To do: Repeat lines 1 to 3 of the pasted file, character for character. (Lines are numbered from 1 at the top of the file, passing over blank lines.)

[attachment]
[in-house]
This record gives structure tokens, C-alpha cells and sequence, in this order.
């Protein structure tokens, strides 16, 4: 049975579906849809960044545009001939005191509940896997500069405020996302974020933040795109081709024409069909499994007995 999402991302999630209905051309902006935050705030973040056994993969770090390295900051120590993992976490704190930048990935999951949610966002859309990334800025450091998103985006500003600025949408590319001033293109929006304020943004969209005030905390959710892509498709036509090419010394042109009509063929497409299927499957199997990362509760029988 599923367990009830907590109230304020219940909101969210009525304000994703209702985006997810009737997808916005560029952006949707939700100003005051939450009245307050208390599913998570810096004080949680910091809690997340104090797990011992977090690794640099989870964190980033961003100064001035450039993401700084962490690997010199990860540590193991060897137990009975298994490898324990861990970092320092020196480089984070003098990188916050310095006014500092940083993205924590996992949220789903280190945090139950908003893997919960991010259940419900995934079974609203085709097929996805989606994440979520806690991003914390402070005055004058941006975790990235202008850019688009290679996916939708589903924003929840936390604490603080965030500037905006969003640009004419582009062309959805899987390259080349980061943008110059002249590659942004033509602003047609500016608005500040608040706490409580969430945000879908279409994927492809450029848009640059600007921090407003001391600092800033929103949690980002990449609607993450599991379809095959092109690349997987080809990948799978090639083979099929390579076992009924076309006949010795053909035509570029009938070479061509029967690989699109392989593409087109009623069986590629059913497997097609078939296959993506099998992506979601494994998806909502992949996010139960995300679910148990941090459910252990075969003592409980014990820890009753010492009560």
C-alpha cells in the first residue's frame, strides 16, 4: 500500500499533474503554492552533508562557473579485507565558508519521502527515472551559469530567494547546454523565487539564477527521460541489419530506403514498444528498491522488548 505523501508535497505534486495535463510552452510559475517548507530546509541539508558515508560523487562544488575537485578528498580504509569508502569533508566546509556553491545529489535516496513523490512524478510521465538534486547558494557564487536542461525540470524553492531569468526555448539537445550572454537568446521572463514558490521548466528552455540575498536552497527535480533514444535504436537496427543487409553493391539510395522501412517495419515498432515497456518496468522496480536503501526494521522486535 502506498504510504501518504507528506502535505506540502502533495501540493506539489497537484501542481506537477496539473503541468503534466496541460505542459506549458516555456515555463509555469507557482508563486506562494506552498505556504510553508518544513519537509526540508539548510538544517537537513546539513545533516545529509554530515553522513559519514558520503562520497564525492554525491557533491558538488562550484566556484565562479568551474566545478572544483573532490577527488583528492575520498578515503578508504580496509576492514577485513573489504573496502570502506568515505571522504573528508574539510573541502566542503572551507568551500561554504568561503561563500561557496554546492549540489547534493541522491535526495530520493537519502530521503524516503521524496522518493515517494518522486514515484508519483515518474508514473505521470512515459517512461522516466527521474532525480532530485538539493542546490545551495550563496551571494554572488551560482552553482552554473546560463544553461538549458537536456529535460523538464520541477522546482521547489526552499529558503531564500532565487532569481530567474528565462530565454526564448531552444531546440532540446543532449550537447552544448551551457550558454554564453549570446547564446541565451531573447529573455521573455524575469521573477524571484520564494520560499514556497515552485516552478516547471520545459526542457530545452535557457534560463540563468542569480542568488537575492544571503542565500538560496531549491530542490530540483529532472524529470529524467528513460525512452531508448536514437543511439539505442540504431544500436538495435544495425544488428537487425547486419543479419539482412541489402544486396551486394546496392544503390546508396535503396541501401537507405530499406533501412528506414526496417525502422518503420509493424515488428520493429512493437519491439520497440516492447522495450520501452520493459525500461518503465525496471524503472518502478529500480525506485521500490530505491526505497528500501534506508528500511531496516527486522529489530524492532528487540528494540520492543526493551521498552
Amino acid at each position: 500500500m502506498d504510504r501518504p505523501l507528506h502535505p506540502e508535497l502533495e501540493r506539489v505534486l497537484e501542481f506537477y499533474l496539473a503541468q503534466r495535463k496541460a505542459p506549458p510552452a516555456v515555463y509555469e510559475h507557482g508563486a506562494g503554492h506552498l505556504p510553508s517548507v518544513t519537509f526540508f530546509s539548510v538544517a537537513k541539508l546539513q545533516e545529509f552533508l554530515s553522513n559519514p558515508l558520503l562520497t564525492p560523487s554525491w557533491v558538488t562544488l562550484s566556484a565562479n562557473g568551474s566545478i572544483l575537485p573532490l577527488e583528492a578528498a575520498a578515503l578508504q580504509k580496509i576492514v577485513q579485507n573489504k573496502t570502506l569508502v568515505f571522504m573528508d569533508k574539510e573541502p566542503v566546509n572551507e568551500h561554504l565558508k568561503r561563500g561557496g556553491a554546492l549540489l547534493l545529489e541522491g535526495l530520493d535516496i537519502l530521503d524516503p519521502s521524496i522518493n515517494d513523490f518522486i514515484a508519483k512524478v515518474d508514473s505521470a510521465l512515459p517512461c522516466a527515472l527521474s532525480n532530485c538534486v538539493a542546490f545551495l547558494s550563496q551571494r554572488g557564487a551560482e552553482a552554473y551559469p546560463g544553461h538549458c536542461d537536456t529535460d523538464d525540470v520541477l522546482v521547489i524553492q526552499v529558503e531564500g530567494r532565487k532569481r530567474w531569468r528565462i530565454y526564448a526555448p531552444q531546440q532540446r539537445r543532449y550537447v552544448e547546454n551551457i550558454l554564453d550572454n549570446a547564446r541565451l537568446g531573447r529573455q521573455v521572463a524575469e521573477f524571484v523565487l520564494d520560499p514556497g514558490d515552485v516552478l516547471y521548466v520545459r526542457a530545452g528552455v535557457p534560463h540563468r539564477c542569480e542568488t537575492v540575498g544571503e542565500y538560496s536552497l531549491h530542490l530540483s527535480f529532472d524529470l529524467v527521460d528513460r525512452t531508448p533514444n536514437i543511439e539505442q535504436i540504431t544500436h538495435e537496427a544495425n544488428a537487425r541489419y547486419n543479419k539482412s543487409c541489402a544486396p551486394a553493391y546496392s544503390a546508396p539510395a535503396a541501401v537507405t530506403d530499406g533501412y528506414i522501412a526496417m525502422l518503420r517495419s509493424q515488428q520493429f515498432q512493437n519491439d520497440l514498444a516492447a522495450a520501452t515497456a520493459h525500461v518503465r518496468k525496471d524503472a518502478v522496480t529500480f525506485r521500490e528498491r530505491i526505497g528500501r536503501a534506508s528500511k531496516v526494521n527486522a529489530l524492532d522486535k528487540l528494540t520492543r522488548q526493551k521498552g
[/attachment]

[in-house]
This record gives structure tokens, C-alpha cells and sequence, in this order.
């Protein structure tokens, strides 16, 4: 049975579906849809960044545009001939005191509940896997500069405020996302974020933040795109081709024409069909499994007995 999402991302999630209905051309902006935050705030973040056994993969770090390295900051120590993992976490704190930048990935999951949610966002859309990334800025450091998103985006500003600025949408590319001033293109929006304020943004969209005030905390959710892509498709036509090419010394042109009509063929497409299927499957199997990362509760029988 599923367990009830907590109230304020219940909101969210009525304000994703209702985006997810009737997808916005560029952006949707939700100003005051939450009245307050208390599913998570810096004080949680910091809690997340104090797990011992977090690794640099989870964190980033961003100064001035450039993401700084962490690997010199990860540590193991060897137990009975298994490898324990861990970092320092020196480089984070003098990188916050310095006014500092940083993205924590996992949220789903280190945090139950908003893997919960991010259940419900995934079974609203085709097929996805989606994440979520806690991003914390402070005055004058941006975790990235202008850019688009290679996916939708589903924003929840936390604490603080965030500037905006969003640009004419582009062309959805899987390259080349980061943008110059002249590659942004033509602003047609500016608005500040608040706490409580969430945000879908279409994927492809450029848009640059600007921090407003001391600092800033929103949690980002990449609607993450599991379809095959092109690349997987080809990948799978090639083979099929390579076992009924076309006949010795053909035509570029009938070479061509029967690989699109392989593409087109009623069986590629059913497997097609078939296959993506099998992506979601494994998806909502992949996010139960995300679910148990941090459910252990075969003592409980014990820890009753010492009560």